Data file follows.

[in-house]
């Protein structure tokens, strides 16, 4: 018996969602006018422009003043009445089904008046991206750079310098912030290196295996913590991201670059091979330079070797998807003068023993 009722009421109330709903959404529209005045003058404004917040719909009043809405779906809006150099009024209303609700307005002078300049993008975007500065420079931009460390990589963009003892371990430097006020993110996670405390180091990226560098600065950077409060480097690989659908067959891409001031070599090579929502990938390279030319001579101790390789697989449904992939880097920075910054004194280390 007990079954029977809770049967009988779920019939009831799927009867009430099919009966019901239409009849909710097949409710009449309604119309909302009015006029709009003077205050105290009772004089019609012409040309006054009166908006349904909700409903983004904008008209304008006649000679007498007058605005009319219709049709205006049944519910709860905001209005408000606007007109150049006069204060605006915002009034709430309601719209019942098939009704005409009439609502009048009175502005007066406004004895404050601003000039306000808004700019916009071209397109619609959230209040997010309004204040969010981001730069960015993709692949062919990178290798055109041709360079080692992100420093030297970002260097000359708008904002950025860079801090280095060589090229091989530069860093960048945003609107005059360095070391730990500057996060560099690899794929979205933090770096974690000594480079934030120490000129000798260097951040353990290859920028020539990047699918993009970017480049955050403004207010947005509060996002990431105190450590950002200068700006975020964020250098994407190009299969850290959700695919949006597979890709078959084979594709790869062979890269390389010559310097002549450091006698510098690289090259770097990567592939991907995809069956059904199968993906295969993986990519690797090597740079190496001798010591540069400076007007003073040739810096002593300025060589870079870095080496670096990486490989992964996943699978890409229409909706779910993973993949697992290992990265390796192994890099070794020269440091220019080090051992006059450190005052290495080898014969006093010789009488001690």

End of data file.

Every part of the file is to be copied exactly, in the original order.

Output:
[in-house]
């Protein structure tokens, strides 16, 4: 018996969602006018422009003043009445089904008046991206750079310098912030290196295996913590991201670059091979330079070797998807003068023993 009722009421109330709903959404529209005045003058404004917040719909009043809405779906809006150099009024209303609700307005002078300049993008975007500065420079931009460390990589963009003892371990430097006020993110996670405390180091990226560098600065950077409060480097690989659908067959891409001031070599090579929502990938390279030319001579101790390789697989449904992939880097920075910054004194280390 007990079954029977809770049967009988779920019939009831799927009867009430099919009966019901239409009849909710097949409710009449309604119309909302009015006029709009003077205050105290009772004089019609012409040309006054009166908006349904909700409903983004904008008209304008006649000679007498007058605005009319219709049709205006049944519910709860905001209005408000606007007109150049006069204060605006915002009034709430309601719209019942098939009704005409009439609502009048009175502005007066406004004895404050601003000039306000808004700019916009071209397109619609959230209040997010309004204040969010981001730069960015993709692949062919990178290798055109041709360079080692992100420093030297970002260097000359708008904002950025860079801090280095060589090229091989530069860093960048945003609107005059360095070391730990500057996060560099690899794929979205933090770096974690000594480079934030120490000129000798260097951040353990290859920028020539990047699918993009970017480049955050403004207010947005509060996002990431105190450590950002200068700006975020964020250098994407190009299969850290959700695919949006597979890709078959084979594709790869062979890269390389010559310097002549450091006698510098690289090259770097990567592939991907995809069956059904199968993906295969993986990519690797090597740079190496001798010591540069400076007007003073040739810096002593300025060589870079870095080496670096990486490989992964996943699978890409229409909706779910993973993949697992290992990265390796192994890099070794020269440091220019080090051992006059450190005052290495080898014969006093010789009488001690």